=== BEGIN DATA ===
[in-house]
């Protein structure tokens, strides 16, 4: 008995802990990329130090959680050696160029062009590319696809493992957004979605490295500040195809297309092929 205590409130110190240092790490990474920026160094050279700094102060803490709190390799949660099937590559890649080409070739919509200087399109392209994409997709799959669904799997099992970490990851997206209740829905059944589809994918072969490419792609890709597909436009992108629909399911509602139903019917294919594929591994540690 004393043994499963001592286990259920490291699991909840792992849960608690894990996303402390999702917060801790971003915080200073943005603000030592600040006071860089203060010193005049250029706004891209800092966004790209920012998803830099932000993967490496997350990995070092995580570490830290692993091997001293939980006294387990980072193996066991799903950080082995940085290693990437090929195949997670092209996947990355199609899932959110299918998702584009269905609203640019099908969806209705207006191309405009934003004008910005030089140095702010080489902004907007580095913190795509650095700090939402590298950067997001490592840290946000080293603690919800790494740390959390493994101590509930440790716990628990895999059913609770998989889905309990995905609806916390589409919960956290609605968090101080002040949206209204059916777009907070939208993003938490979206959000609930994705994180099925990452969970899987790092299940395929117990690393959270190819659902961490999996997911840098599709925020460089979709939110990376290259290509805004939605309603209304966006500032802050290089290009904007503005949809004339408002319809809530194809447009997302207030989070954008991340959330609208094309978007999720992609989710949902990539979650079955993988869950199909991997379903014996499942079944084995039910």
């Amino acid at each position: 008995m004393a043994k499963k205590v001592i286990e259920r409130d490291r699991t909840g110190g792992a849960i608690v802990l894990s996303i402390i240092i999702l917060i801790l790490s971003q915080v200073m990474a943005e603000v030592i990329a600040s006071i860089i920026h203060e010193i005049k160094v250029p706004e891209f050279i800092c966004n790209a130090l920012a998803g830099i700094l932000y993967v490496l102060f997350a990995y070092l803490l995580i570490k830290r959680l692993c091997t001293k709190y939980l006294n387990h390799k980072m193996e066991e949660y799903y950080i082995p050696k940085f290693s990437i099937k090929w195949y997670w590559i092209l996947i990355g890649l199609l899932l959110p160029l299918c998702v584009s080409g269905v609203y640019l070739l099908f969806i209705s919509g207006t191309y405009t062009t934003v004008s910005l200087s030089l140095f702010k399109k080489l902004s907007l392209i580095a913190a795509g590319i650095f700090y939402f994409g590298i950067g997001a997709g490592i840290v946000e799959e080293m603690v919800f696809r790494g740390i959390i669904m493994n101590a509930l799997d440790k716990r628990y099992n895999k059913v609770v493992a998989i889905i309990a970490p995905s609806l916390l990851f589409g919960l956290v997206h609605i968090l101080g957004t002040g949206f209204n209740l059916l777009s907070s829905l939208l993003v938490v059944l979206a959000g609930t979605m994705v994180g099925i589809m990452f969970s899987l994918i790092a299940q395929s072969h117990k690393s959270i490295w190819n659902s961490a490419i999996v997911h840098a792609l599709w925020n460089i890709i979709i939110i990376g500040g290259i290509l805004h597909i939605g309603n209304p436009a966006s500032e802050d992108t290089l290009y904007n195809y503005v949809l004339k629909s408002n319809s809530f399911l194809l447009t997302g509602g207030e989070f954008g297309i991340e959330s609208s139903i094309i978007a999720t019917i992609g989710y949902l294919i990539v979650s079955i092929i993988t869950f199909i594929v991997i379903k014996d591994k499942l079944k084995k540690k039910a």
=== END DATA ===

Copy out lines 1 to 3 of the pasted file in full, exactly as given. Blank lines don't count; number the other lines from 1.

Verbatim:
[in-house]
């Protein structure tokens, strides 16, 4: 008995802990990329130090959680050696160029062009590319696809493992957004979605490295500040195809297309092929 205590409130110190240092790490990474920026160094050279700094102060803490709190390799949660099937590559890649080409070739919509200087399109392209994409997709799959669904799997099992970490990851997206209740829905059944589809994918072969490419792609890709597909436009992108629909399911509602139903019917294919594929591994540690 004393043994499963001592286990259920490291699991909840792992849960608690894990996303402390999702917060801790971003915080200073943005603000030592600040006071860089203060010193005049250029706004891209800092966004790209920012998803830099932000993967490496997350990995070092995580570490830290692993091997001293939980006294387990980072193996066991799903950080082995940085290693990437090929195949997670092209996947990355199609899932959110299918998702584009269905609203640019099908969806209705207006191309405009934003004008910005030089140095702010080489902004907007580095913190795509650095700090939402590298950067997001490592840290946000080293603690919800790494740390959390493994101590509930440790716990628990895999059913609770998989889905309990995905609806916390589409919960956290609605968090101080002040949206209204059916777009907070939208993003938490979206959000609930994705994180099925990452969970899987790092299940395929117990690393959270190819659902961490999996997911840098599709925020460089979709939110990376290259290509805004939605309603209304966006500032802050290089290009904007503005949809004339408002319809809530194809447009997302207030989070954008991340959330609208094309978007999720992609989710949902990539979650079955993988869950199909991997379903014996499942079944084995039910």
């Amino acid at each position: 008995m004393a043994k499963k205590v001592i286990e259920r409130d490291r699991t909840g110190g792992a849960i608690v802990l894990s996303i402390i240092i999702l917060i801790l790490s971003q915080v200073m990474a943005e603000v030592i990329a600040s006071i860089i920026h203060e010193i005049k160094v250029p706004e891209f050279i800092c966004n790209a130090l920012a998803g830099i700094l932000y993967v490496l102060f997350a990995y070092l803490l995580i570490k830290r959680l692993c091997t001293k709190y939980l006294n387990h390799k980072m193996e066991e949660y799903y950080i082995p050696k940085f290693s990437i099937k090929w195949y997670w590559i092209l996947i990355g890649l199609l899932l959110p160029l299918c998702v584009s080409g269905v609203y640019l070739l099908f969806i209705s919509g207006t191309y405009t062009t934003v004008s910005l200087s030089l140095f702010k399109k080489l902004s907007l392209i580095a913190a795509g590319i650095f700090y939402f994409g590298i950067g997001a997709g490592i840290v946000e799959e080293m603690v919800f696809r790494g740390i959390i669904m493994n101590a509930l799997d440790k716990r628990y099992n895999k059913v609770v493992a998989i889905i309990a970490p995905s609806l916390l990851f589409g919960l956290v997206h609605i968090l101080g957004t002040g949206f209204n209740l059916l777009s907070s829905l939208l993003v938490v059944l979206a959000g609930t979605m994705v994180g099925i589809m990452f969970s899987l994918i790092a299940q395929s072969h117990k690393s959270i490295w190819n659902s961490a490419i999996v997911h840098a792609l599709w925020n460089i890709i979709i939110i990376g500040g290259i290509l805004h597909i939605g309603n209304p436009a966006s500032e802050d992108t290089l290009y904007n195809y503005v949809l004339k629909s408002n319809s809530f399911l194809l447009t997302g509602g207030e989070f954008g297309i991340e959330s609208s139903i094309i978007a999720t019917i992609g989710y949902l294919i990539v979650s079955i092929i993988t869950f199909i594929v991997i379903k014996d591994k499942l079944k084995k540690k039910a």